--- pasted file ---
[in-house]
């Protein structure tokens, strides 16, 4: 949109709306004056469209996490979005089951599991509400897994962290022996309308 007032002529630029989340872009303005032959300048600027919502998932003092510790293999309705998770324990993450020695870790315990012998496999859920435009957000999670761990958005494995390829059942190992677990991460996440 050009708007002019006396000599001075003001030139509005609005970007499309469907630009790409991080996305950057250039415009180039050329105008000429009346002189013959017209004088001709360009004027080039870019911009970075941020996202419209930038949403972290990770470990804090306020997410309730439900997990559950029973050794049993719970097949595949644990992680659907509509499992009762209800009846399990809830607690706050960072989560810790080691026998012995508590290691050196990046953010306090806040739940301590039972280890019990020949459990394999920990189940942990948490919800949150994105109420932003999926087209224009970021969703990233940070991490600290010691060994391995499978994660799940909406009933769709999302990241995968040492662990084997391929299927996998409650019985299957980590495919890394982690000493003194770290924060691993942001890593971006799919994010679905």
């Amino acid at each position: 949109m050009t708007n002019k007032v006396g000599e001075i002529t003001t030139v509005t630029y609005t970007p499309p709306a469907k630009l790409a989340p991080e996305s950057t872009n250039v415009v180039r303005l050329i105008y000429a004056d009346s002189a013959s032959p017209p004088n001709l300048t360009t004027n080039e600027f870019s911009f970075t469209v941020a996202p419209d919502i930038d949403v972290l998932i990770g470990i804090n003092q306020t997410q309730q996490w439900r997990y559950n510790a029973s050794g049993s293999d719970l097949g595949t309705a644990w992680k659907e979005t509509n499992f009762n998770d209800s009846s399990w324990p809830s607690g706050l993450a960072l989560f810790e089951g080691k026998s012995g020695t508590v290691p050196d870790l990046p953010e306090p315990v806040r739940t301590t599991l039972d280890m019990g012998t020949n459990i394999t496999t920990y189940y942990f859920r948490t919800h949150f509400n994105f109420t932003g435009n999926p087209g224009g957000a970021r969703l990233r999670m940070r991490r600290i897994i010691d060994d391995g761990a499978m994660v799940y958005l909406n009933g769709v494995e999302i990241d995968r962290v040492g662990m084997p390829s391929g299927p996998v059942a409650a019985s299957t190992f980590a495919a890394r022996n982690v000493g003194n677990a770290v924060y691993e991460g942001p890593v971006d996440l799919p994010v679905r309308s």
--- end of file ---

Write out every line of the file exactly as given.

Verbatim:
[in-house]
């Protein structure tokens, strides 16, 4: 949109709306004056469209996490979005089951599991509400897994962290022996309308 007032002529630029989340872009303005032959300048600027919502998932003092510790293999309705998770324990993450020695870790315990012998496999859920435009957000999670761990958005494995390829059942190992677990991460996440 050009708007002019006396000599001075003001030139509005609005970007499309469907630009790409991080996305950057250039415009180039050329105008000429009346002189013959017209004088001709360009004027080039870019911009970075941020996202419209930038949403972290990770470990804090306020997410309730439900997990559950029973050794049993719970097949595949644990992680659907509509499992009762209800009846399990809830607690706050960072989560810790080691026998012995508590290691050196990046953010306090806040739940301590039972280890019990020949459990394999920990189940942990948490919800949150994105109420932003999926087209224009970021969703990233940070991490600290010691060994391995499978994660799940909406009933769709999302990241995968040492662990084997391929299927996998409650019985299957980590495919890394982690000493003194770290924060691993942001890593971006799919994010679905």
């Amino acid at each position: 949109m050009t708007n002019k007032v006396g000599e001075i002529t003001t030139v509005t630029y609005t970007p499309p709306a469907k630009l790409a989340p991080e996305s950057t872009n250039v415009v180039r303005l050329i105008y000429a004056d009346s002189a013959s032959p017209p004088n001709l300048t360009t004027n080039e600027f870019s911009f970075t469209v941020a996202p419209d919502i930038d949403v972290l998932i990770g470990i804090n003092q306020t997410q309730q996490w439900r997990y559950n510790a029973s050794g049993s293999d719970l097949g595949t309705a644990w992680k659907e979005t509509n499992f009762n998770d209800s009846s399990w324990p809830s607690g706050l993450a960072l989560f810790e089951g080691k026998s012995g020695t508590v290691p050196d870790l990046p953010e306090p315990v806040r739940t301590t599991l039972d280890m019990g012998t020949n459990i394999t496999t920990y189940y942990f859920r948490t919800h949150f509400n994105f109420t932003g435009n999926p087209g224009g957000a970021r969703l990233r999670m940070r991490r600290i897994i010691d060994d391995g761990a499978m994660v799940y958005l909406n009933g769709v494995e999302i990241d995968r962290v040492g662990m084997p390829s391929g299927p996998v059942a409650a019985s299957t190992f980590a495919a890394r022996n982690v000493g003194n677990a770290v924060y691993e991460g942001p890593v971006d996440l799919p994010v679905r309308s």